Dark Kitchen - The restaurant industries consider their new normal?

Anis Dadu and Aasiyah Bhana consider the issues

If you’re in the food industry or had been planning on opening a restaurant pre-pandemic you’ll have heard the phrase dark kitchen. This refers to a business model that’s risen in popularity over the last few years but accelerated into the main stream with the recent lockdowns. 

It may take a while before we start doing things like we did before, and it is already clear that some habits will have changed for good. A romantic outing without the kids at our favourite restaurant turned into a takeout for the whole family delivered to the door during the lockdown. It might not be romantic, but it might be the new normal, at least for now.

So, what is going on behind the scenes? Restaurant and bar operators need to think on their feet. While help is on hand in the form of rate relief, government holidays, and CBILS loans, it may not be enough to support struggling businesses that are not ready to make changes, and it’s hard to see when trading levels will return to pre-lockout levels. Pubs offer take out and / or click and collect to survive. Others sell fresh produce from the parking lot to maintain their suppliers.

But what about the future. The outlook for the hospitality industry is bleak, with gradual openness and social distancing will mean some businesses simply cannot serve up enough blankets to make it work. The “all you can eat” model is particularly susceptible to challenges – with top locations in entertainment and movie venues, they rely on high footfall and fast turnaround time.

Some companies had already greeted the increased demand for door-to-door delivery (call it customer laziness if you will) and turned to producing food in “dark kitchens”, also known as “cloud kitchens”. or “ghosts”. These are kitchens that are largely contained in commercial units, sometimes prefabricated structures, located in industrial areas, outside city centres. They do not have a showcase and do not allow customers to procure food but are only hubs for the production and distribution of hot dishes. There are now even services providers for dark kitchens, Dephna provides commercial kitchen space, cold storage and even some delivery services.

Businesses have many advantages in managing a dark kitchen over a restaurant or take out that depends on footfall and parking. Rent and cheaper rates, more parking for workers and delivery people (especially after hours when other workers in industrial areas have returned home). It also means that businesses can reach areas further away from cities and town centres (as a person living in a rural setting, you cannot underestimate the benefits of delivery services – despite the assurances when we saw the house delivered by Domino – they do not).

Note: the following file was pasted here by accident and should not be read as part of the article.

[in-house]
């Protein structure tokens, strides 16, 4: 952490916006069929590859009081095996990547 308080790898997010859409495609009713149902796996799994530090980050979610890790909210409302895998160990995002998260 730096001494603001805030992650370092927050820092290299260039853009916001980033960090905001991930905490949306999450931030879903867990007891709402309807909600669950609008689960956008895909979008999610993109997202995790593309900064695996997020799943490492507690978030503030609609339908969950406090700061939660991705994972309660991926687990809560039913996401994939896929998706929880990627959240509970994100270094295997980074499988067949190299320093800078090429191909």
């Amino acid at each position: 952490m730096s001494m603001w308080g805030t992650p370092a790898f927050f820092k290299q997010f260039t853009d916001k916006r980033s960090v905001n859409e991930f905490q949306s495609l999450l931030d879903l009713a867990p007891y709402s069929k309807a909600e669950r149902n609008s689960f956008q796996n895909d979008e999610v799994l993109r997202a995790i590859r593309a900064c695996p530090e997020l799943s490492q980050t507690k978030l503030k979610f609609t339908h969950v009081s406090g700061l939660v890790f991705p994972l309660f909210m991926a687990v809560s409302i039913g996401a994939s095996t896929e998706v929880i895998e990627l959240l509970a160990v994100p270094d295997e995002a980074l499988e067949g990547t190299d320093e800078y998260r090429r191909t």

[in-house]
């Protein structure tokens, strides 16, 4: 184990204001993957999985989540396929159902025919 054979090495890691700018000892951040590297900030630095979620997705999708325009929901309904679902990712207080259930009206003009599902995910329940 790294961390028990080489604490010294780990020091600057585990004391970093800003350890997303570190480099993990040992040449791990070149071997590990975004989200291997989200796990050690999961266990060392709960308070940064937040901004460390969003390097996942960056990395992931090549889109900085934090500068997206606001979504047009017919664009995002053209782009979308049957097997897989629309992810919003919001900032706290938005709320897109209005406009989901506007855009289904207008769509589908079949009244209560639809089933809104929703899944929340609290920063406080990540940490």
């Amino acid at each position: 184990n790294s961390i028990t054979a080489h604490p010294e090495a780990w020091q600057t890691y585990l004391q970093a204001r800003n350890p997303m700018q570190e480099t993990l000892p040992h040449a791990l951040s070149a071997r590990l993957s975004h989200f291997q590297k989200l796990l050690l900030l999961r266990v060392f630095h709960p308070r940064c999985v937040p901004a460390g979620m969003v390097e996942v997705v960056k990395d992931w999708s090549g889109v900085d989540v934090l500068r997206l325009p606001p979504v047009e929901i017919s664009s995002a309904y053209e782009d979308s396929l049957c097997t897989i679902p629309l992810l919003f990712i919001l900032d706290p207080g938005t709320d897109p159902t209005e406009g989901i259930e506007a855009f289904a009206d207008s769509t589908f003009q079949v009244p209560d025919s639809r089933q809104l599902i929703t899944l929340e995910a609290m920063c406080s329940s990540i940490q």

So what are the issues dark kitchen operators should be aware of when considering this as an option:

  • Usage planning – Most small independent commercial kitchens (ie dark kitchens), configured primarily for food production with sale and delivery by third parties like Deliveroo, will likely fall into the class of. use B1 (c). As surprising as it may sound, preparing food without selling to public visitors is an industrial process. However, be careful, larger operations with high volume delivery facilities have seen their planning use defined as sui generis “commercial kitchens and delivery hub”. Always get professional advice.
  • Building operation – Always remember that the installation of external installations such as exhaust ducts, flues and air-cooled condenser units will require a building permit (unless it is of a scale in generally permitted development rights). You must also comply with relevant building regulations;
  • Odours and vapours – Think carefully about how you are going to reduce odours and vapours. Bad odours could be a legal nuisance. The last thing you need is for the local council’s environmental health manager to knock on your door following complaints from residents. It may also affect your planning position under use class B1 (c) and / or any required planning permission (if applicable).
  • Hygiene and food safety standards – Just because it is a dark kitchen does not mean the lights are out on hygiene and food safety standards. These will remain enforceable by the local council’s environmental health offices and Food Standards Agency
  • Sales and delivery– No doubt a key part of any successful dark kitchen is its sales and delivery of the food prepared. Strongly consider how this will be operated. For example, will deliveries be by car or bicycle? Will it use third-party sales and pick up services like Deliveroo? If so, how much do they charge? How will food pick ups be managed? Remember high volume delivery facilities may charge the planning use.

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